I recently read Frank Chimero’s excellent article, “Designing in the Borderlands”. The gist of it is that we (designers, and the larger tech community) have constructed walls between various disciplines that we see as opposites, such as print vs. digital, text vs. image, and so on. However, the most interesting design happens in the borderlands, where these different media connect. He cites examples that combine physical and digital media, but the most interesting bit for me was his thoughts on roles that span disciplines:
For a long time, I perceived my practice’s sprawl as a defect—evidence of an itchy mind or a fear of commitment—but I am starting to learn that a disadvantage can turn into an advantage with a change of venue. The ability to cross borders is an asset. Who else could go from group to group and be welcomed? The pattern happens over and over: if you’re not a part of any group, you can move amongst them all by tip-toeing across the lines that connect them.
I have felt this way many times throughout my career (especially that “fear of commitment” part). I have long felt like a generalist who works in both design and engineering, and I label myself to help people understand what I do (not to mention the necessity of a title). But I’ve never cleanly fit into any discipline.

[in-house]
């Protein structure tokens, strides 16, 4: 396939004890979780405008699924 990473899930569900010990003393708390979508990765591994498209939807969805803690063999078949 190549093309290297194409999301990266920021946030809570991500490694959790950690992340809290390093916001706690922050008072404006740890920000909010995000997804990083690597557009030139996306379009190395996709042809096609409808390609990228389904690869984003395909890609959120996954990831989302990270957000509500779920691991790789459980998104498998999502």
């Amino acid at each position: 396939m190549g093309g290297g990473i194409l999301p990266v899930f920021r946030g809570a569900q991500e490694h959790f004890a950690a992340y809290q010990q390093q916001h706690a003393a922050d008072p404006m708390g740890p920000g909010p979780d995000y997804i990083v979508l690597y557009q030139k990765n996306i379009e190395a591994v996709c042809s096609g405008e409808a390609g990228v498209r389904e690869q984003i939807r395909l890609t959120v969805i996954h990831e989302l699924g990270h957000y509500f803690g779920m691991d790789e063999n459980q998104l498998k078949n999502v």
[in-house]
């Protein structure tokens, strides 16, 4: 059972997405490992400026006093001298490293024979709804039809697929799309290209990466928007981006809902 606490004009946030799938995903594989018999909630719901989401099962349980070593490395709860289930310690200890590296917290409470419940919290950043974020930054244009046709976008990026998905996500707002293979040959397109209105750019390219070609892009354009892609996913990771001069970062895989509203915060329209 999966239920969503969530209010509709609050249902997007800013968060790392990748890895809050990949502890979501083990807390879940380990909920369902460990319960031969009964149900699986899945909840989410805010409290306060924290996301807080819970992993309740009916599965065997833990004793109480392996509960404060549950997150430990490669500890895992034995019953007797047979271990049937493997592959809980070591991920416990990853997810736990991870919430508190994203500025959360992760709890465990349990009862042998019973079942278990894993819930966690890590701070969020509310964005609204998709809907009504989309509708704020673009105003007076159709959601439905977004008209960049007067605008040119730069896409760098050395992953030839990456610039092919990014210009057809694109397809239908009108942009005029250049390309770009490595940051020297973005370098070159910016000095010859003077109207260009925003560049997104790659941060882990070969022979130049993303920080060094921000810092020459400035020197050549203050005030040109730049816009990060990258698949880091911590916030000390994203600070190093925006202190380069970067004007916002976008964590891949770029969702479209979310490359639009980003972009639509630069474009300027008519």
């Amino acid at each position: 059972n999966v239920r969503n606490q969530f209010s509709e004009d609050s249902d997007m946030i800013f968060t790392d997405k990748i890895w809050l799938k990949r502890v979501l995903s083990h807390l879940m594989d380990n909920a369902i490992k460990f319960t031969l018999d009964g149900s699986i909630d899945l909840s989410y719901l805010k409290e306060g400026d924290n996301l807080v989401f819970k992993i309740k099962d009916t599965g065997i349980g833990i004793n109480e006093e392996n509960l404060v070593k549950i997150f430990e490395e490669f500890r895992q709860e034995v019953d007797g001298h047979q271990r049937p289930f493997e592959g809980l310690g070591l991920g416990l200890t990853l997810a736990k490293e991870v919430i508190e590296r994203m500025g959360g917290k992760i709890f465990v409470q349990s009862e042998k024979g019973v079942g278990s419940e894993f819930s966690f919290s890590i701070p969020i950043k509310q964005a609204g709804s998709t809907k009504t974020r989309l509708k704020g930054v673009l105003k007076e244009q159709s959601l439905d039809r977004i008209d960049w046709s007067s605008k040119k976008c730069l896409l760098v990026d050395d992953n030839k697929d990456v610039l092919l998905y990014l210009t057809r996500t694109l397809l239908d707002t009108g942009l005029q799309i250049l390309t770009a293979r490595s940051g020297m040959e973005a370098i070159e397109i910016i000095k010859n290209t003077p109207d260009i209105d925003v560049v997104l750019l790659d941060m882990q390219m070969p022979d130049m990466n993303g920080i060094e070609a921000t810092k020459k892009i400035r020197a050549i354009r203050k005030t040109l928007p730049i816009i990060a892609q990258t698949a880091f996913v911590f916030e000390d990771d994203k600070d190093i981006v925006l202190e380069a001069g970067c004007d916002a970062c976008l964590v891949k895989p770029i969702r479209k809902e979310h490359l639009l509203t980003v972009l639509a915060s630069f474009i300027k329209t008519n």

This line was further blurred by my graduate degree from UC Berkeley’s School of Information. The program brings together folks with diverse backgrounds, and produces T-shaped people who can think across disciplines and understand the broader context of their work, whether it be in engineering, design, policy & law, sociology, or dozens of other fields in which our alumni call home.
These borderlands are the best place for a designer like me, and maybe like you, because the borderlands are where things connect. If you’re in the borderlands, your different tongues, your scattered thoughts, your lack of identification with a group, and all the things that used to be thought of as drawbacks in a specialist enclave become the hardened armor of a shrewd generalist in the borderlands.
Couldn’t have said it any better. Being able to move between groups and think across disciplines is more of an advantage than a disadvantage.
Thoughts? Reply @jlzych